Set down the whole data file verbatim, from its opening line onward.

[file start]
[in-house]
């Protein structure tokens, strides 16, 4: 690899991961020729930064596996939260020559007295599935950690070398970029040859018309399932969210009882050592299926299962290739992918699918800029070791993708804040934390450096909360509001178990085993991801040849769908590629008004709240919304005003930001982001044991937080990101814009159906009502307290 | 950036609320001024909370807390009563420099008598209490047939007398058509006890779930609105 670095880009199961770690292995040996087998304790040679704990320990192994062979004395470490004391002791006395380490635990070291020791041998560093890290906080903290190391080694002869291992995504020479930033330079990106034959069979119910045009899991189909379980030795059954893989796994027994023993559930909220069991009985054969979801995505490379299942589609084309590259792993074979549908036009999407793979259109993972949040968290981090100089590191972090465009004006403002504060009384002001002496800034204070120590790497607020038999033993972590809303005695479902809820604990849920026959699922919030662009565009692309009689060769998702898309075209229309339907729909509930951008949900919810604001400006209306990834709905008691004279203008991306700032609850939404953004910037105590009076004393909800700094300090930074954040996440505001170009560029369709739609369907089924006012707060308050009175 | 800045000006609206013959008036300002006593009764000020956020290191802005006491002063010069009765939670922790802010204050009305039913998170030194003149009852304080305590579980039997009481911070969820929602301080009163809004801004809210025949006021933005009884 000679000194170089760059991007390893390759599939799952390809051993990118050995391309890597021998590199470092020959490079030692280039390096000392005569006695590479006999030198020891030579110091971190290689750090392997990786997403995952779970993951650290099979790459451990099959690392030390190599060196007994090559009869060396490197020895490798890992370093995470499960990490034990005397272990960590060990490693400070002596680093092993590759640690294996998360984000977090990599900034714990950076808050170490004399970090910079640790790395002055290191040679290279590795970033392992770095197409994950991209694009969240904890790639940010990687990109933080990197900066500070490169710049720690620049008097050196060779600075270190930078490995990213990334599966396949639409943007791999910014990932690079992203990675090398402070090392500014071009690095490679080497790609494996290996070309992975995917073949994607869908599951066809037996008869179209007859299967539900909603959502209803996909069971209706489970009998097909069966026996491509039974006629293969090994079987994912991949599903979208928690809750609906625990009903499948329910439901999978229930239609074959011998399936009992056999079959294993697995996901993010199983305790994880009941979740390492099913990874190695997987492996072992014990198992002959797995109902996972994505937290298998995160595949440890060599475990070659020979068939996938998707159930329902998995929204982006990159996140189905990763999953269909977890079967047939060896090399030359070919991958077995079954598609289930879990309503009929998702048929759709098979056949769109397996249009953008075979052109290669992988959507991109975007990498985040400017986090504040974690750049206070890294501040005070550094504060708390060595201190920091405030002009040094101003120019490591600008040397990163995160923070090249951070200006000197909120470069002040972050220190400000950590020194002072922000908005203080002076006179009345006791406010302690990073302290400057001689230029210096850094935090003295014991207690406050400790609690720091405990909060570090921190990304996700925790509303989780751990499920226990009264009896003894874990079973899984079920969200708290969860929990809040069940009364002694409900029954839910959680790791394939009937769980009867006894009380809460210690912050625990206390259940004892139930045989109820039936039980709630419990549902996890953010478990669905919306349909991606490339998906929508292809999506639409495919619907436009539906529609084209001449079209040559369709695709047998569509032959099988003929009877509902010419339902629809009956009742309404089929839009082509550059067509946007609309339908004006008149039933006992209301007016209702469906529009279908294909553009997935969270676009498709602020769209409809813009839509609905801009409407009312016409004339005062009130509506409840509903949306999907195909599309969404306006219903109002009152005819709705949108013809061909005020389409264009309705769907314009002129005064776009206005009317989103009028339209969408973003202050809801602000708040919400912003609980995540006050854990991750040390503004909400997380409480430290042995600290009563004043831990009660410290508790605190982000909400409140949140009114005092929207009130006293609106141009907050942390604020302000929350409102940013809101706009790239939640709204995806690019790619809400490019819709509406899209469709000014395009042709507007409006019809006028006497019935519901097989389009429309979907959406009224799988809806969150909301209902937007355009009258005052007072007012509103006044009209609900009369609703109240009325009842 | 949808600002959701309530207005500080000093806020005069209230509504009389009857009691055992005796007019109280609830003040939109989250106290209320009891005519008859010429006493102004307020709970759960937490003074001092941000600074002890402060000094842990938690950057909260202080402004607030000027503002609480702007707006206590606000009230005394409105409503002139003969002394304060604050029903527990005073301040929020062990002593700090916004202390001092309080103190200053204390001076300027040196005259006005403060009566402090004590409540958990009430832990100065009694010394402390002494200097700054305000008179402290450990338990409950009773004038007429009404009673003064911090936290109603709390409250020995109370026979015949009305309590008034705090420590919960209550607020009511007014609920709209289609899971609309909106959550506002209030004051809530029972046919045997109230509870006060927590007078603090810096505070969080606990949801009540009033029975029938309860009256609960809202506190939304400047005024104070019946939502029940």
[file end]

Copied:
[in-house]
């Protein structure tokens, strides 16, 4: 690899991961020729930064596996939260020559007295599935950690070398970029040859018309399932969210009882050592299926299962290739992918699918800029070791993708804040934390450096909360509001178990085993991801040849769908590629008004709240919304005003930001982001044991937080990101814009159906009502307290 | 950036609320001024909370807390009563420099008598209490047939007398058509006890779930609105 670095880009199961770690292995040996087998304790040679704990320990192994062979004395470490004391002791006395380490635990070291020791041998560093890290906080903290190391080694002869291992995504020479930033330079990106034959069979119910045009899991189909379980030795059954893989796994027994023993559930909220069991009985054969979801995505490379299942589609084309590259792993074979549908036009999407793979259109993972949040968290981090100089590191972090465009004006403002504060009384002001002496800034204070120590790497607020038999033993972590809303005695479902809820604990849920026959699922919030662009565009692309009689060769998702898309075209229309339907729909509930951008949900919810604001400006209306990834709905008691004279203008991306700032609850939404953004910037105590009076004393909800700094300090930074954040996440505001170009560029369709739609369907089924006012707060308050009175 | 800045000006609206013959008036300002006593009764000020956020290191802005006491002063010069009765939670922790802010204050009305039913998170030194003149009852304080305590579980039997009481911070969820929602301080009163809004801004809210025949006021933005009884 000679000194170089760059991007390893390759599939799952390809051993990118050995391309890597021998590199470092020959490079030692280039390096000392005569006695590479006999030198020891030579110091971190290689750090392997990786997403995952779970993951650290099979790459451990099959690392030390190599060196007994090559009869060396490197020895490798890992370093995470499960990490034990005397272990960590060990490693400070002596680093092993590759640690294996998360984000977090990599900034714990950076808050170490004399970090910079640790790395002055290191040679290279590795970033392992770095197409994950991209694009969240904890790639940010990687990109933080990197900066500070490169710049720690620049008097050196060779600075270190930078490995990213990334599966396949639409943007791999910014990932690079992203990675090398402070090392500014071009690095490679080497790609494996290996070309992975995917073949994607869908599951066809037996008869179209007859299967539900909603959502209803996909069971209706489970009998097909069966026996491509039974006629293969090994079987994912991949599903979208928690809750609906625990009903499948329910439901999978229930239609074959011998399936009992056999079959294993697995996901993010199983305790994880009941979740390492099913990874190695997987492996072992014990198992002959797995109902996972994505937290298998995160595949440890060599475990070659020979068939996938998707159930329902998995929204982006990159996140189905990763999953269909977890079967047939060896090399030359070919991958077995079954598609289930879990309503009929998702048929759709098979056949769109397996249009953008075979052109290669992988959507991109975007990498985040400017986090504040974690750049206070890294501040005070550094504060708390060595201190920091405030002009040094101003120019490591600008040397990163995160923070090249951070200006000197909120470069002040972050220190400000950590020194002072922000908005203080002076006179009345006791406010302690990073302290400057001689230029210096850094935090003295014991207690406050400790609690720091405990909060570090921190990304996700925790509303989780751990499920226990009264009896003894874990079973899984079920969200708290969860929990809040069940009364002694409900029954839910959680790791394939009937769980009867006894009380809460210690912050625990206390259940004892139930045989109820039936039980709630419990549902996890953010478990669905919306349909991606490339998906929508292809999506639409495919619907436009539906529609084209001449079209040559369709695709047998569509032959099988003929009877509902010419339902629809009956009742309404089929839009082509550059067509946007609309339908004006008149039933006992209301007016209702469906529009279908294909553009997935969270676009498709602020769209409809813009839509609905801009409407009312016409004339005062009130509506409840509903949306999907195909599309969404306006219903109002009152005819709705949108013809061909005020389409264009309705769907314009002129005064776009206005009317989103009028339209969408973003202050809801602000708040919400912003609980995540006050854990991750040390503004909400997380409480430290042995600290009563004043831990009660410290508790605190982000909400409140949140009114005092929207009130006293609106141009907050942390604020302000929350409102940013809101706009790239939640709204995806690019790619809400490019819709509406899209469709000014395009042709507007409006019809006028006497019935519901097989389009429309979907959406009224799988809806969150909301209902937007355009009258005052007072007012509103006044009209609900009369609703109240009325009842 | 949808600002959701309530207005500080000093806020005069209230509504009389009857009691055992005796007019109280609830003040939109989250106290209320009891005519008859010429006493102004307020709970759960937490003074001092941000600074002890402060000094842990938690950057909260202080402004607030000027503002609480702007707006206590606000009230005394409105409503002139003969002394304060604050029903527990005073301040929020062990002593700090916004202390001092309080103190200053204390001076300027040196005259006005403060009566402090004590409540958990009430832990100065009694010394402390002494200097700054305000008179402290450990338990409950009773004038007429009404009673003064911090936290109603709390409250020995109370026979015949009305309590008034705090420590919960209550607020009511007014609920709209289609899971609309909106959550506002209030004051809530029972046919045997109230509870006060927590007078603090810096505070969080606990949801009540009033029975029938309860009256609960809202506190939304400047005024104070019946939502029940």